May 13—Before 8 a.m., Matt Walker, a West Virginia resident, was at the Kroger gas station at Beckley Crossing. He said he had visited three nearby gas stations before finding gas at Kroger.
"I come out this morning in my pajamas," Walker said, chuckling. "I work as a flagger, and I've got to travel all the time, so I'm filling up now, in hopes it will do me 'til this is over."
A criminal cyber gang hacked the computer system of Colonial, a Georgia-based company that operates the main gas transport pipeline along the East Coast. Colonial shut down operations Friday in order to contain ransomware discovered on its computer system.
The pipeline stretches from New Jersey to Texas and supplies about 45 percent of the gasoline, oil and jet fuel to the East Coast and also transports home heating fuel and fuel for the U.S. military.
Each day, Colonial typically transports 2.5 billion barrels.
Plantation Pipeline, a competitor, serves some of the same markets, including those in West Virginia.
As a result of the cyberattack on Colonial, transport of fuel along the East Coast was dramatically slowed, leading a number of West Virginians and other Americans to panic and to head to the pumps.
On Tuesday, Kroger's 20,000 gallon tank had been emptied by motorists who stopped in to get gas. A gasoline tanker had filled it with 3,500 gallons later on Tuesday, attendants reported, which is why Walker and others were able to get the gasoline early Wednesday.
North Carolina residents, facing closed stations across their state map, had called the Sheetz station on Eisenhower Drive Tuesday to make sure the tanks still had gas, store employees reported. Virginia, too, was being hit by closures. A number of them drove to West Virginia to fill their tanks along with gasoline containers.
At the GoMart on Harper Road on Wednesday, each fueling station had a vehicle at around 8:25 a.m.
Terry Landis of Ripley was among those who were fueling up. Landis was on his way to Atlanta, Ga., when he stopped in to "top off" with gasoline in Beckley.
"We heard about going through North Carolina, South Carolina," Landis explained.
Johnny Tessaro of Beckley had also stopped in to fill up his tank, but Tessaro said he was not panic buying.
"I'm not concerned with filling mine up because I think it will be back in effect Friday," he said. "Everybody's just panicked.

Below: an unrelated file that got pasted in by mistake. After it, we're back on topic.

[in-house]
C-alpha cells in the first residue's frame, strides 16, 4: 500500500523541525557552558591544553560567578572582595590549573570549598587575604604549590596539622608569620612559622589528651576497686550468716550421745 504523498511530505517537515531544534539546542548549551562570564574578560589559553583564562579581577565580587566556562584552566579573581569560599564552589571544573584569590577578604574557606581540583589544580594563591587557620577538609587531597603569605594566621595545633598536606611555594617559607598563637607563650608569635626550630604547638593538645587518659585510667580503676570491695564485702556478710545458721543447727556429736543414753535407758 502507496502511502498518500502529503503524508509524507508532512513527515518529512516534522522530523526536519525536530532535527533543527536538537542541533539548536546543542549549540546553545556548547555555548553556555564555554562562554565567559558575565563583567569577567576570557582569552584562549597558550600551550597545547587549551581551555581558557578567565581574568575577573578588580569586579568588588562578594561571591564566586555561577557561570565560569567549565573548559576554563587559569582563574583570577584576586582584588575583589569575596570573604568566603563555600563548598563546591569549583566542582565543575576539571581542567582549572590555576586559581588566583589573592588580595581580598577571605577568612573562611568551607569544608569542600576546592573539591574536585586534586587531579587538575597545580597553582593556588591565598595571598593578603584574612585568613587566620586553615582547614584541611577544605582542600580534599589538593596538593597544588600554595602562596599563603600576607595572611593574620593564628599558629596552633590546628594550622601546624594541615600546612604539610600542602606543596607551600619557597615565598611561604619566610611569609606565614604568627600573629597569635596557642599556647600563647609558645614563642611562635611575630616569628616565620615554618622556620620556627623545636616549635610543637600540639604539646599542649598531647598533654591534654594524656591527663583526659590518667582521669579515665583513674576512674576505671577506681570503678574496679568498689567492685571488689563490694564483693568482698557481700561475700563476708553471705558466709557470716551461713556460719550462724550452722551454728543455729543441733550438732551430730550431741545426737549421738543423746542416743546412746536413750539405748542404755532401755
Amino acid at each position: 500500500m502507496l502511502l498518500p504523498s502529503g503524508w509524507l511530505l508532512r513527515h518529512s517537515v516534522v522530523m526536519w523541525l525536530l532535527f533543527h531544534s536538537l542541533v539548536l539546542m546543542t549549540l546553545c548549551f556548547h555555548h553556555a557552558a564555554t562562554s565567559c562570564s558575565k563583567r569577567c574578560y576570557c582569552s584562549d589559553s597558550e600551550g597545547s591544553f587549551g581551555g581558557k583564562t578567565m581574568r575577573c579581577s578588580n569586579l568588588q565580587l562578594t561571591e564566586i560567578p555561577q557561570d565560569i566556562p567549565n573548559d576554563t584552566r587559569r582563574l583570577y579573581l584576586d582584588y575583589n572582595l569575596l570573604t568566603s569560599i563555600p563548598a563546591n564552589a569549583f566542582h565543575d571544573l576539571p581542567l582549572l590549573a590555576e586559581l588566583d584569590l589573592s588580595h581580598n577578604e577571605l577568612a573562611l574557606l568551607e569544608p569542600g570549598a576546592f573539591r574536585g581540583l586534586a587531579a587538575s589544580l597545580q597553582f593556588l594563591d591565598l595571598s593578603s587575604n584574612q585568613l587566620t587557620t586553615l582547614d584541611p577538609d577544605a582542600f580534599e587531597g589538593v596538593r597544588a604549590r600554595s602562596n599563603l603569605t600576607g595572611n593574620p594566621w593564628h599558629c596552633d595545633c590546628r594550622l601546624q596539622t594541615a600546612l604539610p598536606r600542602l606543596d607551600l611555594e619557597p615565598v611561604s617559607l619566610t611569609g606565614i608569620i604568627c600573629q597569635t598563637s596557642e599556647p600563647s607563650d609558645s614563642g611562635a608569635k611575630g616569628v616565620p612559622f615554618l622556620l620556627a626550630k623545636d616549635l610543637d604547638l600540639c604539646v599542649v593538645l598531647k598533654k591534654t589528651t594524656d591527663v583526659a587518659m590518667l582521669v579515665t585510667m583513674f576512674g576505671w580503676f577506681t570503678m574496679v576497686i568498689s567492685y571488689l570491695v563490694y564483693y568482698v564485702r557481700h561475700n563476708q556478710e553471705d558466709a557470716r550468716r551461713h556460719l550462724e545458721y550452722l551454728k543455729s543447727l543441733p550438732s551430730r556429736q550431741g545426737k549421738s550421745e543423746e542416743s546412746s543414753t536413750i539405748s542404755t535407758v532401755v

"I've seen a lot around Beckley, longer lines than this. Big lines.
Colonial announced Wednesday that operations along the pipeline had restarted Wednesday but could take several days for the product delivery supply chain to return to normal.
On Wednesday, gas prices were over $3 on average for the first time since 2014. At both the Little General and GoMart stations on Harper Road and Kroger at Beckley Crossing on Wednesday morning, regular fuel was still at $2.89.
As more Americans hoard fuel, however, the demand for gasoline increases, and the price at the pump gets higher.
Gov. Jim Justice told West Virginians on Wednesday not to panic. The governor urged state residents to get enough gasoline for any immediate emergency they may face but to stop hoarding gasoline.
"The best advice that I could possibly give you is to just stay calm," Justice said. "We are monitoring the situation up one side and down the other. We really are on top of it.
"We're in decent shape, West Virginia, and we will keep you abreast of the situation," Gov. Justice continued. "But it's nowhere close to being as serious as a lot of people have led you to believe."
Justice told West Virginians to stay calm. He said that most of West Virginia's fuel comes from Plantation Pipeline, which has not been hacked.
"The bulk of our gasoline that comes into the state of West Virginia does not come on the Colonial Pipeline, it comes on the Plantation Pipeline. But we're having some people hoarding gasoline anyway, and we are basically creating our own shortage right now," Gov. Justice said. "There is no real shortage of fuel right now in West Virginia, it's simply a transportation logistics problem and that, in essence, creates a shortage."
DarkSide, an alleged criminal gang, hacked into the computer networks of Colonial Pipeline on Friday, according to the Federal Bureau of Investigation (FBI). Darkside took control of Colonial's computer system and demanded that the company pay a ransom in order for DarkSide to release control back to the company.
As a result, operations at Colonial shut down and led to the transport of fuel along the East Coast being drastically slowed.
Federal governmental agencies have taken several steps to compensate for the slow transport of fuel due to the cyberattack on Colonial. On Wednesday, at Justice's request, West Virginia was added to the Amended Regional Emergency Declaration by the Federal Motor Carry Safety Administration, which will allow easier transportation of fuel to the state.
In the U.S., Security Magazine reports, there are over 2,200 cyberattacks on US computer systems each day — one every 39 seconds.
DarkSide offered a statement on its website Monday, stating that the gang had only wanted to make money and did not mean to cause problems for society.
Colonial does not plan to pay the ransom and was working with a computer team on Wednesday to restore its data.